A journalist’s vocation is, according to New York Times columnist Ross Douthat, “to seek out the truth and to tell true stories about the world by writing these stories in an entertaining and interesting fashion.” But what happens when the fascinating, complex story a journalist is reporting involves a scandal in their own faith?
That question was at the heart of a Nov. 19 discussion panel, “Healing the Breach of Trust,” which was hosted by The Catholic University of America’s Institute for Human Ecology. The panel, which was moderated by Douthat featured religion journalists Elizabeth Bruenig (The Washington Post), Christopher White (Crux/The Tablet), and J.D. Flynn (Catholic News Agency), who earned his licentiate in Canon Law from the University in 2007.
[Watch the video from the event here.]
Over the course of the hour-long conversation, the four journalists discussed numerous issues related to the sex abuse crisis, including the role the secular and Catholic press play in investigating, reporting, and framing the public’s understanding, and the ways they believe the Church can move forward and heal after the ongoing scandals.
The discussion is the first of a series of planned conferences at Catholic University titled, “The Church and the Laity: Healing the Breach of Trust.” University President John Garvey gave a brief introduction at the event, noting that the current crisis feels different than the one in 2002: “In 2002, most Catholics trusted the bishops to take care of the problem,” he said. “Today many Catholics see the bishops themselves as the problem. The faithful have lost trust in their bishops.”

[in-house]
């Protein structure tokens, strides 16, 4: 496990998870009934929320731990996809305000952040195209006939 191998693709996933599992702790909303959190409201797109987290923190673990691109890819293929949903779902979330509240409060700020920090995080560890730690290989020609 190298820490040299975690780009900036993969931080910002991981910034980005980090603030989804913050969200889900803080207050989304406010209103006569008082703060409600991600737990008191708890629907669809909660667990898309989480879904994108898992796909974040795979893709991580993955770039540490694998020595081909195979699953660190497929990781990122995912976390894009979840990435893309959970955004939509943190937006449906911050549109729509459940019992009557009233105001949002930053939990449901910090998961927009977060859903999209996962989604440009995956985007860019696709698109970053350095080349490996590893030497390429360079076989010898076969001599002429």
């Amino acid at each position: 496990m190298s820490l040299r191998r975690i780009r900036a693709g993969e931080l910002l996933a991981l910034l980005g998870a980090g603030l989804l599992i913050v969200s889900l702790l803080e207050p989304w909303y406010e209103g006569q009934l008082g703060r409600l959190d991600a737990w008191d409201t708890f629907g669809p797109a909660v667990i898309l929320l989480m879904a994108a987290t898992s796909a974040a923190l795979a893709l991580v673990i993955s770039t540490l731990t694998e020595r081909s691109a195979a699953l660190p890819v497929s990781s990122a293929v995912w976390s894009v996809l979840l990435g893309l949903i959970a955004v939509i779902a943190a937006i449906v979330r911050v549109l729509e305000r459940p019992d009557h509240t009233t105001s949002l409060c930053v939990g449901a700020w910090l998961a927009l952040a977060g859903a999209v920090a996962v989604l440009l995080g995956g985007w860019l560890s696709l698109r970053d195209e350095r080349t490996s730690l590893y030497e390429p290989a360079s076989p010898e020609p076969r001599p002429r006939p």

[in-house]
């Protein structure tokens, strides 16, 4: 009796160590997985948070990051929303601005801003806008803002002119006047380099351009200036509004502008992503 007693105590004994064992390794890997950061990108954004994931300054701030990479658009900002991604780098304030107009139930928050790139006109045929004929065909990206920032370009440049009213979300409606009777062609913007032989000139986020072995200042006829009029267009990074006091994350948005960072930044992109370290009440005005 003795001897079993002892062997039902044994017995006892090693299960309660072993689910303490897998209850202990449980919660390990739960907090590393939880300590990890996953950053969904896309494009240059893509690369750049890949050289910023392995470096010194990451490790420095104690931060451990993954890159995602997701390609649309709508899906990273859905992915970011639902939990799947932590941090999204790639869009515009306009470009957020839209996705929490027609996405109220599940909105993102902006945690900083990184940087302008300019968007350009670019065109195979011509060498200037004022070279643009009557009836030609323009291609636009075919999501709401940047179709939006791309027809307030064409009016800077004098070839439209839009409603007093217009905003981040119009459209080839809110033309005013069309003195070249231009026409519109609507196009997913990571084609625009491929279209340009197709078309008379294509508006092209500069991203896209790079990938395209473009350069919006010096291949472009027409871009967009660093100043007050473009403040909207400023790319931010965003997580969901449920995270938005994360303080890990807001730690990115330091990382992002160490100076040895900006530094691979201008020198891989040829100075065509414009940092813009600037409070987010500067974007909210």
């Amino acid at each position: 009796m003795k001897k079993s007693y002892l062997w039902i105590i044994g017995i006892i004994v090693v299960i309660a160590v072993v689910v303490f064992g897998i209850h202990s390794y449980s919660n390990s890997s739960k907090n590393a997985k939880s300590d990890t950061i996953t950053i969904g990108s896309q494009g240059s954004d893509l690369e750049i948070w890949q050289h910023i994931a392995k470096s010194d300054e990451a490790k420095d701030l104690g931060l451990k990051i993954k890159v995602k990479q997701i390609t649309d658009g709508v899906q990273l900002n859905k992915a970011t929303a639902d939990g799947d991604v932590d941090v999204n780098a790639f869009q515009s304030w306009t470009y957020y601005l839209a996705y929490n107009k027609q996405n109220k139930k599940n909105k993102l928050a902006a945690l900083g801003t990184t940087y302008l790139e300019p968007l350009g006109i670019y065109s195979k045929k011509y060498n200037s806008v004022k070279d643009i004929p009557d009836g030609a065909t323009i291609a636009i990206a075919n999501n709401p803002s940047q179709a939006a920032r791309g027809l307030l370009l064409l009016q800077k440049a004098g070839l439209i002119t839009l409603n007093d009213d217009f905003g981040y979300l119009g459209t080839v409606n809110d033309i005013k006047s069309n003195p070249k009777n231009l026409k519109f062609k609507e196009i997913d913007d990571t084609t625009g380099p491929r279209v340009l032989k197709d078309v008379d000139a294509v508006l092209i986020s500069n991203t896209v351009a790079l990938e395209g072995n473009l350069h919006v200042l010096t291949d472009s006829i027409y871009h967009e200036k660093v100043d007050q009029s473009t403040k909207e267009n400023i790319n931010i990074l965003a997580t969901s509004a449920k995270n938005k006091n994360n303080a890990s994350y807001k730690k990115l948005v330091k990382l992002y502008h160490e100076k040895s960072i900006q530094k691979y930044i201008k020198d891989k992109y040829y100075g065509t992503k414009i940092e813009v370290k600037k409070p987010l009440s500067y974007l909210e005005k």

President Garvey urged the faithful to find a way to respond to the crisis that will take a step toward healing that loss of trust. He also announced the launch of a new University project entitled “The Church and the Laity,” which will examine the role of the lay faithful in Church reform.
Douthat began the conversation by asking panelists how their experiences as faithful Catholics have shaped their coverage of abuse revelations. In terms of pure storytelling, Douthat said the sex abuse crisis is a compelling assignment for journalists because it is a “remarkable human drama” and a “complex story.” On the other hand, he noted that Catholic journalists feel a personal responsibility and commitment to the institution they are covering.
“We believe the Church is a means through which God has willed the salvation of the human race,” Douthat said. “That makes covering the Church at this moment complicated.”
White said he finds covering the abuse scandal “profoundly exciting and profoundly challenging.” His faith has been affirmed by the number of people who are passionate about learning the truth and taking steps in a positive direction, but he said he also misses the days when he could look at his faith in a less complicated way.
“I miss not thinking I have to observe my faith instead of simply practicing it,” he said. “I miss thinking of a cardinal or archbishop as just someone I respect and not someone I cover.”
Bruenig said she takes solace in the fact that she can bring her faith to her work, especially when it involves speaking to abuse survivors.